Filed under book | Tags: · electricity, fail, light, technology, united states
Where were you when the lights went out? At home during a thunderstorm? Preparing for air attack in World War II? In the Northeast in 1965, when the power failed from Toronto to the East coast? In New York City during a similar but more frightening blackout in 1977? In California when rolling blackouts hit in 2000? In 2003, when a cascading power failure left fifty million people in Canada and in the northeastern United States without electricity? We often remember vividly our time in the dark. In When the Lights Went Out, David Nye views power outages in America from 1935 to the present not simply as technical failures but variously as military tactic, social disruption, crisis in the networked city, outcome of political and economic decisions, sudden encounter with sublimity, and memories enshrined in photographs. Our electrically lit-up life is so natural to us that when the lights go off, the darkness seems abnormal.
Nye looks at America’s development of its electrical grid, which made large-scale power failures possible; military blackouts before and during the Second World War (“The silence was the big surprise of the blackout, the darkness discounted,” wrote Harold Ross in the New Yorker in 1942); New York City’s contrasting 1965 and 1977 blackout experiences (the first characterized by cooperation, the second by looting and disorder); the growth in consumer demand that led to rolling blackouts made worse by energy traders’ market manipulations; blackouts caused by terrorist attacks and sabotage; and, finally, the “greenout” (exemplified by the new tradition of “Earth Hour”), the voluntary reduction organized by environmental organizations.
Blackouts, writes Nye, are breaks in the flow of social time that reveal much about the trajectory of American history. Each time one occurs, Americans confront their essential condition–not as isolated individuals, but as a community that increasingly binds itself together with electrical wires and signals.
Publisher MIT Press, 2010
ISBN 0262013746, 9780262013741
Elizabeth Gurley Flynn: Sabotage: The Conscious Withdrawal of the Workers Industrial Efficiency (1916)
Filed under pamphlet | Tags: · activism, labour, resistance, sabotage
The famous pamphlet advocating a more direct approach to the class struggle.
“The interest in sabotage in the United States has developed lately on account of the case of Frederick Sumner Boyd in the state of New Jersey as an aftermath of the Paterson strike. Before his arrest and conviction for advocating sabotage, little or nothing was known of this particular form of labor tactic in the United States. Now there has developed a two-fold necessity to advocate it: not only to explain what it means to the worker in his fight for better conditions, but also to justify our fellow-worker Boyd in everything that he said. So I am desirous primarily to explain sabotage, to explain it in this two-fold significance, first as to its utility and second as to its legality.” (from the Introduction)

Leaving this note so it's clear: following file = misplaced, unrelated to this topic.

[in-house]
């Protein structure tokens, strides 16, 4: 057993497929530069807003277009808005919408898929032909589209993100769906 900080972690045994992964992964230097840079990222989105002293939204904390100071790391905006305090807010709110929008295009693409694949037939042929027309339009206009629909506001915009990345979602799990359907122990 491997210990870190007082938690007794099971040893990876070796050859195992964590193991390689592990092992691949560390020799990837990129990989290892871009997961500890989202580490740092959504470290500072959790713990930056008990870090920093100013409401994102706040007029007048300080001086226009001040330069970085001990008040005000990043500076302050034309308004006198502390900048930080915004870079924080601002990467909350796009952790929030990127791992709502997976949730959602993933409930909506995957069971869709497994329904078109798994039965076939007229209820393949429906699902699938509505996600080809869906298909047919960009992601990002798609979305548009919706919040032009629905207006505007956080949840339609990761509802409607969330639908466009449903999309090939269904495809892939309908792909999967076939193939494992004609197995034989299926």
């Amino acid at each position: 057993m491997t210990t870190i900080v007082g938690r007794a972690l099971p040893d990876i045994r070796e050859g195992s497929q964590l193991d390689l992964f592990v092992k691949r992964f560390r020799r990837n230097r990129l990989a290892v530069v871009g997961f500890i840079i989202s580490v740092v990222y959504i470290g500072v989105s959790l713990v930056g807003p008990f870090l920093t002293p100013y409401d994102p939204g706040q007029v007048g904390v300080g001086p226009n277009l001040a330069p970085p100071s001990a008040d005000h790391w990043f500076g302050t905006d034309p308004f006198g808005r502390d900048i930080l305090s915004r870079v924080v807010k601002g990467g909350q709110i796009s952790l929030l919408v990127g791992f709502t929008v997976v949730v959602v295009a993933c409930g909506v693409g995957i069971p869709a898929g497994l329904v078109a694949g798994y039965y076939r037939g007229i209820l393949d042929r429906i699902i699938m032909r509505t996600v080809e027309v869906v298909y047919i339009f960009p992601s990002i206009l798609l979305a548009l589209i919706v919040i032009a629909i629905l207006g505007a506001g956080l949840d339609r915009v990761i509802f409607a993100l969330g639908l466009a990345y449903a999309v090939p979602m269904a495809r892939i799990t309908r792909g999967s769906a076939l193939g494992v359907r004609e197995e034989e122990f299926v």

Publisher Industrial Workers of the World (I.W.W.) Publishing Bureau, Chicago, IL, October 1916
Paul N. Edwards: A Vast Machine: Computer Models, Climate Data, and the Politics of Global Warming (2010)
Filed under book | Tags: · climate, climate change, computing, data, global warming, meteorology, politics, science, weather
“Global warming skeptics often fall back on the argument that the scientific case for global warming is all model predictions, nothing but simulation; they warn us that we need to wait for real data, “sound science.” In A Vast Machine Paul Edwards has news for these doubters: without models, there are no data. Today, no collection of signals or observations–even from satellites, which can “see” the whole planet with a single instrument–becomes global in time and space without passing through a series of data models. Everything we know about the world’s climate we know through models. Edwards offers an engaging and innovative history of how scientists learned to understand the atmosphere–to measure it, trace its past, and model its future.
Edwards argues that all our knowledge about climate change comes from three kinds of computer models: simulation models of weather and climate; reanalysis models, which recreate climate history from historical weather data; and data models, used to combine and adjust measurements from many different sources. Meteorology creates knowledge through an infrastructure (weather stations and other data platforms) that covers the whole world, making global data. This infrastructure generates information so vast in quantity and so diverse in quality and form that it can be understood only by computer analysis–making data global. Edwards describes the science behind the scientific consensus on climate change, arguing that over the years data and models have converged to create a stable, reliable, and trustworthy basis for the reality of global warming.”
Publisher MIT Press, 2010
ISBN 0262013924, 9780262013925
Reviews: Noel Castree (American Scientist, 2010), Ronald E. Doel (American Historical Review, 2011), Myles Allen (Nature, 2010), Richard C.J. Somerville (Science, 2011), Gabriele Gramelsberger (Minerva, 2012), McKenzie Wark (White Review, 2014).Comment (0)